Photography by Zach Mazur
Photography by Zach Mazur
Native American artist Ric Gendron discusses his portrait of Sherman Alexie. The portrait appears in the Spring 2010 issue of Washington State Magazine, as part of the feature article “Desperately Seeking Sherman.”
Washington State University women’s rugby team members explain the basics of the game. In the 2008-09 season, the Cougs took third in the nation for Division II women’s rugby after going undefeated in league play and regionals.
Read about their team and more about rugby in “Ruggers,” Washington State Magazine‘s Spring 2010 issue.
Fifty years ago James F. Short Jr., a young sociologist at Washington State University, was asked to lead a study of Chicago gangs.
In this narrated slideshow, Short tells the stories behind photos of the groundbreaking 1956 study. You can read the story “Gangs of Chicago” here.
A timeline of the Cascade Pass from 15,000 years ago to the present.
North Cascades National Park, National Park Service
by R. Mierendorf and J. Kennedy, 2009
The events below, based on calibrated radiocarbon ages, are in calendar years before present:
Glacier ice melts out of the pass.
Early indigenous people camp at the pass and make and repair stone tools, some made from locally-collected stone. Other tool stone is carried in from distant sources, including Hozomeen chert from the upper Skagit River to the north and the Columbia Plateau to the east.
Intensive use … » More …
Brian Carter ’06 is a natural resource specialist with the U.S. Army Corps of Engineers, but he often uses a shorter description.
“I’m a curator,” he says, while offering up the Latin name for a tree at Seattle’s Ballard Locks. “I make sure your grandchildren will see the same garden you do, just in a different life span.”
Carter is talking about the life span of trees and shrubs in the Carl S. English Jr. Botanical Garden next to the locks that link lakes Union and Washington to Puget Sound. But he could also be referring to the life span … » More …
Orthodontist and inventor Dwight Damon ’62 loves to see the beautiful smiles and straight teeth of his patients. Even better, he knows they’ll look and feel better thanks to his innovative approach to orthodontic care.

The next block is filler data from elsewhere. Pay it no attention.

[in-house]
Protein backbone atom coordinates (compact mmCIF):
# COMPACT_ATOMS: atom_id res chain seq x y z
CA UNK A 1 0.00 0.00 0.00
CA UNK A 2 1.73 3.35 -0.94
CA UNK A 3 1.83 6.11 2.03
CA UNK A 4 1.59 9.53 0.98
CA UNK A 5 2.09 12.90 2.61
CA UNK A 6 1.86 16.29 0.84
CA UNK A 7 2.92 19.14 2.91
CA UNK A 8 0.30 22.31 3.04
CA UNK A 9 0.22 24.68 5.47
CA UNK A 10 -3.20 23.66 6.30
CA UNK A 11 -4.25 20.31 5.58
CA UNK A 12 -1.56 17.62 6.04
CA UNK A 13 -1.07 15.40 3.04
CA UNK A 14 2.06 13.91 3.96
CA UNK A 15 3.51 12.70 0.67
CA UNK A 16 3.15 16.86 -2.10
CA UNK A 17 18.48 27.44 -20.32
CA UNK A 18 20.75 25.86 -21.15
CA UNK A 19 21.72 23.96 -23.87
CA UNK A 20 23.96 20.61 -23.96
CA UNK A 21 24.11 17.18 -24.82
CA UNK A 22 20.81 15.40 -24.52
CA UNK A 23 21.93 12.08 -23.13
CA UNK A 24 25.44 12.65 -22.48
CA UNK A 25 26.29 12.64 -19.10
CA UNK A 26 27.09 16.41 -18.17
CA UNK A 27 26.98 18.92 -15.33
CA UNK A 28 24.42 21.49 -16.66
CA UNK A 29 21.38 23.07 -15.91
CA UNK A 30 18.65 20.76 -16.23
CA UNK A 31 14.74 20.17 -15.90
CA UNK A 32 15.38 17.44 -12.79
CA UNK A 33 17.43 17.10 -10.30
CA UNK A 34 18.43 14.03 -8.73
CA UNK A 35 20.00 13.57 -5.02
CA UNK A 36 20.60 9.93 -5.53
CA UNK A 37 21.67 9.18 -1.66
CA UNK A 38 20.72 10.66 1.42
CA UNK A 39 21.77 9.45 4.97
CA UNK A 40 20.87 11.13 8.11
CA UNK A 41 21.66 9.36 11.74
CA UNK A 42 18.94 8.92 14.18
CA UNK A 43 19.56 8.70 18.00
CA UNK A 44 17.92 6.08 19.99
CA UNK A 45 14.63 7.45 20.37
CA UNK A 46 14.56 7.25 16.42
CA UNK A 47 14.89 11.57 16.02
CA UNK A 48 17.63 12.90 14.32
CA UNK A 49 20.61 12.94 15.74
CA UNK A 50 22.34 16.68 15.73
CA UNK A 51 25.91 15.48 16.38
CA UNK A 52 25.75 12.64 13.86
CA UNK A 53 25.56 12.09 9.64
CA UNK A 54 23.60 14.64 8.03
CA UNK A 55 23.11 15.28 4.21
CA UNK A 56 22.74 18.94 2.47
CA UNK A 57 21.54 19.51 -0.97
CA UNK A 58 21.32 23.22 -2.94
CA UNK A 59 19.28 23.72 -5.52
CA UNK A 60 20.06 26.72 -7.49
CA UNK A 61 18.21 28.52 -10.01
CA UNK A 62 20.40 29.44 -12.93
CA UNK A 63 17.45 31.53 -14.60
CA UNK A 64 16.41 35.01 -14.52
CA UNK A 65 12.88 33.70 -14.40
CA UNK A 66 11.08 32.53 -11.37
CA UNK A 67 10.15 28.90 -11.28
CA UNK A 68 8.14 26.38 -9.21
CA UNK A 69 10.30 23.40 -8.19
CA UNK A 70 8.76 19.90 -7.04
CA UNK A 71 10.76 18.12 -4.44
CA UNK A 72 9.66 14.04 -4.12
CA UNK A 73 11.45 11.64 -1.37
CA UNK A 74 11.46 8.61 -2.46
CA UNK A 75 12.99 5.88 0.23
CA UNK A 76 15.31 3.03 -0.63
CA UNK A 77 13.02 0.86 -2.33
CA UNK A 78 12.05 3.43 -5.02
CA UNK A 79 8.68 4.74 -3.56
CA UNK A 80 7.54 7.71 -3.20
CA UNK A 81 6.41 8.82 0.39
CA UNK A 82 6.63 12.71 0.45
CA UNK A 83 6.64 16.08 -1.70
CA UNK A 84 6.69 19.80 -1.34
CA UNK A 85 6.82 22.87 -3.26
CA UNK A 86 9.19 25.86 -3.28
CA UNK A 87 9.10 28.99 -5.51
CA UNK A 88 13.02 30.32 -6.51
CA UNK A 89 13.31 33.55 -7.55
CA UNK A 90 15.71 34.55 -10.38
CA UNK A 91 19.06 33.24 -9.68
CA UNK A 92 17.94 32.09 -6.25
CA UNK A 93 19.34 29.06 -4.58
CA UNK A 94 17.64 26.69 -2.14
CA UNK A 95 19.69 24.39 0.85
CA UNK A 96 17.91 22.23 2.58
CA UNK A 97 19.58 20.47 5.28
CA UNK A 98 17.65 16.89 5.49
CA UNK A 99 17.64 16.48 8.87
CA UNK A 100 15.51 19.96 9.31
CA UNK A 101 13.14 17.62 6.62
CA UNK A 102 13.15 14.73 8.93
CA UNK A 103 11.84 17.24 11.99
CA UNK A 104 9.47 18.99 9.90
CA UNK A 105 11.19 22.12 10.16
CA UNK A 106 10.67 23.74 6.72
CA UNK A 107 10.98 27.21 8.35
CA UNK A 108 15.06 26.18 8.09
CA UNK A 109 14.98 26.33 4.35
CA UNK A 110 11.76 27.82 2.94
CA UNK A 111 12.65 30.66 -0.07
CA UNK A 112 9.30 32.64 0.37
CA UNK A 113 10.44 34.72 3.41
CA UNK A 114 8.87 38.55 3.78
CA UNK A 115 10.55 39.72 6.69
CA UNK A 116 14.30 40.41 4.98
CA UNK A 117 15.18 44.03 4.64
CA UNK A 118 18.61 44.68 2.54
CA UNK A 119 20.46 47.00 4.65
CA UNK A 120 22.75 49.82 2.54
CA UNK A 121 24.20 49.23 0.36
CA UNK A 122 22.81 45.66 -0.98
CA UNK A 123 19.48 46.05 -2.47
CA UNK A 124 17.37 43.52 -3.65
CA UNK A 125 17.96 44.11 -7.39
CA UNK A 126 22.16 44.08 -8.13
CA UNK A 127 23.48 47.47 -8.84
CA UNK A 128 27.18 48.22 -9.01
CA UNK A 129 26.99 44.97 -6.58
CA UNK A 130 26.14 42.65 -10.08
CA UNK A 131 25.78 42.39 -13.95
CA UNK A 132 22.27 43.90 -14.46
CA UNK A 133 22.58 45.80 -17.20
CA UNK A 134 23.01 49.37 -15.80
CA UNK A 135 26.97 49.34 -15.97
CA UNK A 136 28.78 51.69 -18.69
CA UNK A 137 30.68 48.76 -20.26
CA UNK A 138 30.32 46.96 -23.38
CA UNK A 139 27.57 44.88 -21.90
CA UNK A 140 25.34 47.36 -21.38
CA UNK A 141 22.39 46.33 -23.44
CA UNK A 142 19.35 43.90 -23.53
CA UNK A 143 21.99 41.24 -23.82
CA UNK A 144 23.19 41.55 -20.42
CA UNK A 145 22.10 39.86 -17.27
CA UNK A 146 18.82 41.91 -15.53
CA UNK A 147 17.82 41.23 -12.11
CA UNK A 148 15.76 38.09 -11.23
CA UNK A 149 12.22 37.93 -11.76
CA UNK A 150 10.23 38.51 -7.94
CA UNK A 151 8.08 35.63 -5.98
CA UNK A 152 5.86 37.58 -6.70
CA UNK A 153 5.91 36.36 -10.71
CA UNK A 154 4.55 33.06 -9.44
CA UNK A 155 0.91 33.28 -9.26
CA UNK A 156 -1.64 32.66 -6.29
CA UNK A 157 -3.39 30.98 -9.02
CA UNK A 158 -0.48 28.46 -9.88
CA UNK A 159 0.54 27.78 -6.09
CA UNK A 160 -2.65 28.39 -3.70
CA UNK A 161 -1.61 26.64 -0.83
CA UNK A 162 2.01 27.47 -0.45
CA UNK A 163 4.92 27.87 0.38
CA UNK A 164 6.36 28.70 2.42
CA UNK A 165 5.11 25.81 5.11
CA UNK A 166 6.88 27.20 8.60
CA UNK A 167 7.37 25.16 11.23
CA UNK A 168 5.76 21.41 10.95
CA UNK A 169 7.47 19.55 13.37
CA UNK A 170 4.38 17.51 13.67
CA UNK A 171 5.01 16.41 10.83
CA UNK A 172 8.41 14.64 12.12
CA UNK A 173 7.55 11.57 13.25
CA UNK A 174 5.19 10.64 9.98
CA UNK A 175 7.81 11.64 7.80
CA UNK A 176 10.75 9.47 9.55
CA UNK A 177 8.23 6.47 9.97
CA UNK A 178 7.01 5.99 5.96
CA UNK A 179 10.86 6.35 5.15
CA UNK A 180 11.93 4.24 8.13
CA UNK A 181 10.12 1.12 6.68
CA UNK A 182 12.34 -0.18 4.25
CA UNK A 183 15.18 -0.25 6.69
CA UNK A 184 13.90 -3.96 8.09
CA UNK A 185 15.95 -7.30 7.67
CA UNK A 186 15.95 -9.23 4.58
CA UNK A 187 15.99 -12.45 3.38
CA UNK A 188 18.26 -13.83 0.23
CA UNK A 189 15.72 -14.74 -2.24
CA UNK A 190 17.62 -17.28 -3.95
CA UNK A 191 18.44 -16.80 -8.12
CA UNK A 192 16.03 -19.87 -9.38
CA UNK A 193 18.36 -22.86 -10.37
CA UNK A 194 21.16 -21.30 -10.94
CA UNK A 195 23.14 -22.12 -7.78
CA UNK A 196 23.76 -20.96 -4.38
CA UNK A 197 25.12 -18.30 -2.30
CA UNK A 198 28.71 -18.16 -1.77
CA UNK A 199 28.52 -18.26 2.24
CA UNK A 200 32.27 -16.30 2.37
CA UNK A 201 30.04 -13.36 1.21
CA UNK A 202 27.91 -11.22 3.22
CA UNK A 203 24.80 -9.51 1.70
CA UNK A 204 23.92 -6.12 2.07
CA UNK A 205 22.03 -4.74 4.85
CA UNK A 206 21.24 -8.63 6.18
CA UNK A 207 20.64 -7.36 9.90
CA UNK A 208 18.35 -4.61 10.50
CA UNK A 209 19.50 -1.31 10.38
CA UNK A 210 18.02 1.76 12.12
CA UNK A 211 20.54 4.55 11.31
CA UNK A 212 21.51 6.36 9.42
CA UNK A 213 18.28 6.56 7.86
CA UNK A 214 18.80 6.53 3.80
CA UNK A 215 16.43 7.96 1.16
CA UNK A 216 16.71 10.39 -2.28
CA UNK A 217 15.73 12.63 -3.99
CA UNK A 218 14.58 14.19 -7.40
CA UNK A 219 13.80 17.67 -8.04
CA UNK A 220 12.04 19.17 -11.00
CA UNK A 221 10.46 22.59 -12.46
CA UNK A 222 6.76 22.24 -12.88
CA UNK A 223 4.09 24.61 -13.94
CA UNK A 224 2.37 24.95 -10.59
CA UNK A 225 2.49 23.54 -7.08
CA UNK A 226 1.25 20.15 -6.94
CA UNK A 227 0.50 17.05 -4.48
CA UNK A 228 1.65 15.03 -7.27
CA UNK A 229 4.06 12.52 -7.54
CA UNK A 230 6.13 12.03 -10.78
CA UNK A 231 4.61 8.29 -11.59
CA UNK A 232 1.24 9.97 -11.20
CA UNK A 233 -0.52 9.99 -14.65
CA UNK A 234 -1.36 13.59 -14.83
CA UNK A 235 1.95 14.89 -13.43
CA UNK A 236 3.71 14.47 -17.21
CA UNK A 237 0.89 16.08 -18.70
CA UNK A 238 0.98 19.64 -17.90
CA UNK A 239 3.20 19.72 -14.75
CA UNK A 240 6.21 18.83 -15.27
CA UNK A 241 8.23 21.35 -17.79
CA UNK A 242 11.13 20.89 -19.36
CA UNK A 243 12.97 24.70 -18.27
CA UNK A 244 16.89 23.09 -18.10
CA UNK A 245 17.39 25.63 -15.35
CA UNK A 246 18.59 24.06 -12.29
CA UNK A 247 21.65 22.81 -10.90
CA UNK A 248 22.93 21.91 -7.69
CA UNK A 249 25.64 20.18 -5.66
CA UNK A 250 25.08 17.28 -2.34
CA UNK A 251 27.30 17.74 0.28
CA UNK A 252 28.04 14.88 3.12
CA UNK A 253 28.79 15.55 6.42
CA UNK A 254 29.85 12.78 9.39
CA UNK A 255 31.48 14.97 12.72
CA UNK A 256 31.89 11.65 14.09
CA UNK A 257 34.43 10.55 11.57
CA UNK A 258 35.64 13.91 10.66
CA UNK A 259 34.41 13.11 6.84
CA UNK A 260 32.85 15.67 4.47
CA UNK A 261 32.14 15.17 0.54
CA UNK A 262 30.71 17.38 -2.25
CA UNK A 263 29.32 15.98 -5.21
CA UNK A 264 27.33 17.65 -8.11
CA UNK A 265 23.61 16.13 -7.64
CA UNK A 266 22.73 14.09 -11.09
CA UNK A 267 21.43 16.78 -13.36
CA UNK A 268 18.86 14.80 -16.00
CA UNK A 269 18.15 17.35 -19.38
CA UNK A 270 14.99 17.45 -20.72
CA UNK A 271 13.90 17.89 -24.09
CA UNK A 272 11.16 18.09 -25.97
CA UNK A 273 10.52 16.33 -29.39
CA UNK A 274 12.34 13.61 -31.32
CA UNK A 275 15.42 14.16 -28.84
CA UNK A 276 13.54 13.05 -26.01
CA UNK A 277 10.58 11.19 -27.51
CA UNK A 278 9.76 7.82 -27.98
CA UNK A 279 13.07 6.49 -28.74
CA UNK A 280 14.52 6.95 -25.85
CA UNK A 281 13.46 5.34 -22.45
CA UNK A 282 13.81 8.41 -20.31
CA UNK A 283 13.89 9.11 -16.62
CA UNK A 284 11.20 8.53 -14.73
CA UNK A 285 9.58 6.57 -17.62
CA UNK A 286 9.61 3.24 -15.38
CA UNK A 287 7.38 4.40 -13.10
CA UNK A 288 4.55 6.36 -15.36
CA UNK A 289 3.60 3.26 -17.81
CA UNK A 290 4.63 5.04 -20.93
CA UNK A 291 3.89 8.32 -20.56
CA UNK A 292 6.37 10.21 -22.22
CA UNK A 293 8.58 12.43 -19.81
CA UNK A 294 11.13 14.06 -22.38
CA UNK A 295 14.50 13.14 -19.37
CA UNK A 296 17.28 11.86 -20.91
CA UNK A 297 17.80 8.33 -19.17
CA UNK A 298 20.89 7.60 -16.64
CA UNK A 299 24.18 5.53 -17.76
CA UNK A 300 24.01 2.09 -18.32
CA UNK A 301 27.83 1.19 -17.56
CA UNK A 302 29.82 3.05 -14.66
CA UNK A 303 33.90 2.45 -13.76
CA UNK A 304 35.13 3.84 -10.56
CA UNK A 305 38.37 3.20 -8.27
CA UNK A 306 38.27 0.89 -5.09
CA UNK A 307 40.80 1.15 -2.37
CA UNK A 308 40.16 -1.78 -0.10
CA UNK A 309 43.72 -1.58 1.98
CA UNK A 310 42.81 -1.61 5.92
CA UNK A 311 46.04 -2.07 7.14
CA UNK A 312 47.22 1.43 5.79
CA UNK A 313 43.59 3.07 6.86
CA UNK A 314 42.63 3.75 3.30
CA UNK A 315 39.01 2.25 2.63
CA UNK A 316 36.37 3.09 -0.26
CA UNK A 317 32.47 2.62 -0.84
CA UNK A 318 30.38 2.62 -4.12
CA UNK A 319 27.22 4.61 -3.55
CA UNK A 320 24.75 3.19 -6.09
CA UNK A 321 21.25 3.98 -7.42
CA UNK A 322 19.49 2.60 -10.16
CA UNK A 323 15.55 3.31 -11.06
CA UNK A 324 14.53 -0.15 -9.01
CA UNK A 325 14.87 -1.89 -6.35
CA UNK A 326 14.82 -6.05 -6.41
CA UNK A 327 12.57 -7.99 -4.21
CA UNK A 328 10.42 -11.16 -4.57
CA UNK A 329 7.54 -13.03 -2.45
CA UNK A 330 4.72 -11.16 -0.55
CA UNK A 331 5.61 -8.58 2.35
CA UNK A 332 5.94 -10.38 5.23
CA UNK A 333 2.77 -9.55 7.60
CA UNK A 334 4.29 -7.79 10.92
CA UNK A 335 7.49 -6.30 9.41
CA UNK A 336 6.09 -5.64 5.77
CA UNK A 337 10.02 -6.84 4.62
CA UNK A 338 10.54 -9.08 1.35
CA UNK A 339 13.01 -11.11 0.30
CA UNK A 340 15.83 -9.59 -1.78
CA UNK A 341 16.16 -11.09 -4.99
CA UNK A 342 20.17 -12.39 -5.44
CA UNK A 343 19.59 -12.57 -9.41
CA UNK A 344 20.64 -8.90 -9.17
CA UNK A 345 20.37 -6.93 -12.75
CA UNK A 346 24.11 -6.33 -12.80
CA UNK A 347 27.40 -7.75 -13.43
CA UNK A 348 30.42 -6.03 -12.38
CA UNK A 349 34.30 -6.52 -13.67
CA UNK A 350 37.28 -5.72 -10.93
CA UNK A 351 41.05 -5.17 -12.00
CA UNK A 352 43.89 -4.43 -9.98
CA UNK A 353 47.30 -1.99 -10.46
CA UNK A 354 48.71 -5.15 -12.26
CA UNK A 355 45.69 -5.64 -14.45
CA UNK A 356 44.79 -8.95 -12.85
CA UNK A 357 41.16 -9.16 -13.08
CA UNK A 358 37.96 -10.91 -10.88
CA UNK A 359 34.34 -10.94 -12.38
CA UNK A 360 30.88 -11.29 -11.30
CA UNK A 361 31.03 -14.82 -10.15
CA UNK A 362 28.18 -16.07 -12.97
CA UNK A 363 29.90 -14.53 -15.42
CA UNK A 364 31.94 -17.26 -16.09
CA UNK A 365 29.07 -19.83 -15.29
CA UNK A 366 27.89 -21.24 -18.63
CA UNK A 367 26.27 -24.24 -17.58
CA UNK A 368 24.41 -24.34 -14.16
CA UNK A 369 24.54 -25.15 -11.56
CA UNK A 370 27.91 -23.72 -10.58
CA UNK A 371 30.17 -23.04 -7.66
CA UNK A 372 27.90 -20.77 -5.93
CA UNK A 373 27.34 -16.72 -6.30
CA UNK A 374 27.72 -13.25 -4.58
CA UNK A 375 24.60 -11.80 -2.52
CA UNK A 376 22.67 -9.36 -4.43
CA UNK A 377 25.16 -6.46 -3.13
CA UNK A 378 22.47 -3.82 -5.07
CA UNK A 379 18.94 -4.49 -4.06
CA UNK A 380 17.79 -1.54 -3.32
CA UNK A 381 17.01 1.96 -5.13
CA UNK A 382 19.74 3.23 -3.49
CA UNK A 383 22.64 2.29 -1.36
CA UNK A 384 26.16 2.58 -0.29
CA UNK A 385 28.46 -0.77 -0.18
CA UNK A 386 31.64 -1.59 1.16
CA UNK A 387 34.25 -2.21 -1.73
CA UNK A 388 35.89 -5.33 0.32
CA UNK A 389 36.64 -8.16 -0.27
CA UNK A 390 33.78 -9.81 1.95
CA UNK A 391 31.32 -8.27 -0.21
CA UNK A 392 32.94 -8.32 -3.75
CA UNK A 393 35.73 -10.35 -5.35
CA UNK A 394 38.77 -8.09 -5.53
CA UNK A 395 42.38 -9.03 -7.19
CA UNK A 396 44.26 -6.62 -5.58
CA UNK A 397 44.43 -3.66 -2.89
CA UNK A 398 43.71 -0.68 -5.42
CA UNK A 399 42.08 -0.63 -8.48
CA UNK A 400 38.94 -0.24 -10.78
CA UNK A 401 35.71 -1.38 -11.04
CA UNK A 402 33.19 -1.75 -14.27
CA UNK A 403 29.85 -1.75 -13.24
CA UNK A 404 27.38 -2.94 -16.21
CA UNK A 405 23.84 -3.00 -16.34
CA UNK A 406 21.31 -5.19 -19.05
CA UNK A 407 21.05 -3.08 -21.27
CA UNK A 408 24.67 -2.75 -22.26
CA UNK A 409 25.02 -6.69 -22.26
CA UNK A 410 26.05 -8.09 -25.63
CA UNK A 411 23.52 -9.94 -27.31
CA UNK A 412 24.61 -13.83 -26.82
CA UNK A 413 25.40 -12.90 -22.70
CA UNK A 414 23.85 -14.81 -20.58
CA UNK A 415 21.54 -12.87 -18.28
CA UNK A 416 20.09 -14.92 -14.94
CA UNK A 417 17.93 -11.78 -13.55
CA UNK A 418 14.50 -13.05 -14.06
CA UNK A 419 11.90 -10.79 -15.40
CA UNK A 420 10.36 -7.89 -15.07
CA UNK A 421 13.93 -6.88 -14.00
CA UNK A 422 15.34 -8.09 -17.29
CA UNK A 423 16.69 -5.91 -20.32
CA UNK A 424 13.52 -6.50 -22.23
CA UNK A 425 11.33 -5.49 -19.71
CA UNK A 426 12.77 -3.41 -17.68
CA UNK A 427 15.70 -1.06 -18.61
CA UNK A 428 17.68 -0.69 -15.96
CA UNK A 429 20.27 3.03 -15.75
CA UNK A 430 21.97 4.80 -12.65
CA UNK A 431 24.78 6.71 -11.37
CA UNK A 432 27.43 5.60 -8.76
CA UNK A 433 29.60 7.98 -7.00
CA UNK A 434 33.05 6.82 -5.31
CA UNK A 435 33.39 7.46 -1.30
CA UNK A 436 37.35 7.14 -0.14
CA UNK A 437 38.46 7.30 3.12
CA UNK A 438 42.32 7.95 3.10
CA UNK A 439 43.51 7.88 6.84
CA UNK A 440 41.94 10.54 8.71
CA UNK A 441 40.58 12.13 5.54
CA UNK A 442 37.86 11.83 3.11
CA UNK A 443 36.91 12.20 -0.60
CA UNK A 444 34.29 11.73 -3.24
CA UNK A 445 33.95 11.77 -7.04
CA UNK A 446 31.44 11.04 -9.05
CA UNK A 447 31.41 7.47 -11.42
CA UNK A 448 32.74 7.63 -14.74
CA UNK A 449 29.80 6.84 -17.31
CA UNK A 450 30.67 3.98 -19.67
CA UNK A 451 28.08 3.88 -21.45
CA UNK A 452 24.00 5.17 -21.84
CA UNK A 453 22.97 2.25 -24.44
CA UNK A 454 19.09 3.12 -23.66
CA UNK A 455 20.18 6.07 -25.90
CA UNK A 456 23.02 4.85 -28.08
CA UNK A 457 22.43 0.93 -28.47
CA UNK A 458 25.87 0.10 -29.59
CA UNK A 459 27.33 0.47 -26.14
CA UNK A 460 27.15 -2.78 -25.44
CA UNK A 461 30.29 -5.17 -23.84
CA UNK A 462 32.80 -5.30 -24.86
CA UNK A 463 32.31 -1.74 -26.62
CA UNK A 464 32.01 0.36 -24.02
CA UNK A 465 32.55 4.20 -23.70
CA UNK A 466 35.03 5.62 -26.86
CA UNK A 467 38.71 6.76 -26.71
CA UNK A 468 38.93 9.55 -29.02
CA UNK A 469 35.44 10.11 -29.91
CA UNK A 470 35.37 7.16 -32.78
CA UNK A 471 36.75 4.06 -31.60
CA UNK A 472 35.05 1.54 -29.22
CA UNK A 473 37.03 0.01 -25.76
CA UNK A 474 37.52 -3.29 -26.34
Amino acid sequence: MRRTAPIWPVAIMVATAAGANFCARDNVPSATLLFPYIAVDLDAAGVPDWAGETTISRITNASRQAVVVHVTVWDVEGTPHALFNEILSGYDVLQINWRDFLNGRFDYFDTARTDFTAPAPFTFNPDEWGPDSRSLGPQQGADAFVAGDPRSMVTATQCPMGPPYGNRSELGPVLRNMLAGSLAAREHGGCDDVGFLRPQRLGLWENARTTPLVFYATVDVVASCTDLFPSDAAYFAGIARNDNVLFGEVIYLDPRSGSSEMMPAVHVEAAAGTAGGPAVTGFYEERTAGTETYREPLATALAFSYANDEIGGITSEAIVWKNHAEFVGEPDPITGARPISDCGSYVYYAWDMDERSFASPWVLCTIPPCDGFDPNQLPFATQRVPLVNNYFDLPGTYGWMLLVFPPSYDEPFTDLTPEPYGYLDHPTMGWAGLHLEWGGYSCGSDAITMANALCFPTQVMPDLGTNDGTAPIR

Damon recently received the 2009 Regents’ Distinguished Alumnus Award, the University’s highest honor. The Spokane-based orthodontist is best known for creating a new system of braces that reduce pain, length of treatment, and number of teeth that need to be extracted.
In his work, Damon observed that bone and tissue in patients responded in interesting ways to reduced force on the mouth, which led him to develop a new … » More …
A little more than a year after the grand opening of the Palouse Ridge Golf Club in Pullman, the 315-acre course has garnered national attention as one of the best new courses in the country. It has also gained a cadre of Cougar alums who have come home to help run the business.
Most recently Tyler Jones ’92 joined as general manager last September. His last job was as general manager at Poppy Hills Golf Course in Pebble Beach, and before that he worked at the Poppy Ridge course in Livermore and the Sun Valley Resort in Idaho. “It was kind of a perfect … » More …
When Joni Earl ’75 joined Sound Transit in 2000, she was unaware of the crisis facing the agency, which provides public transportation for Snohomish, King, and Pierce counties. As the new Chief Operating Officer, she was asked to review the struggling $1.9 billion project to build a light rail 21 miles along the Puget Sound corridor from SeaTac Airport to Seattle’s University District. She discovered that it was several years behind schedule and would cost at least $1 billion more to complete. Three months after she took the job, her supervisor resigned. Earl became the acting executive director and later that year was hired as … » More …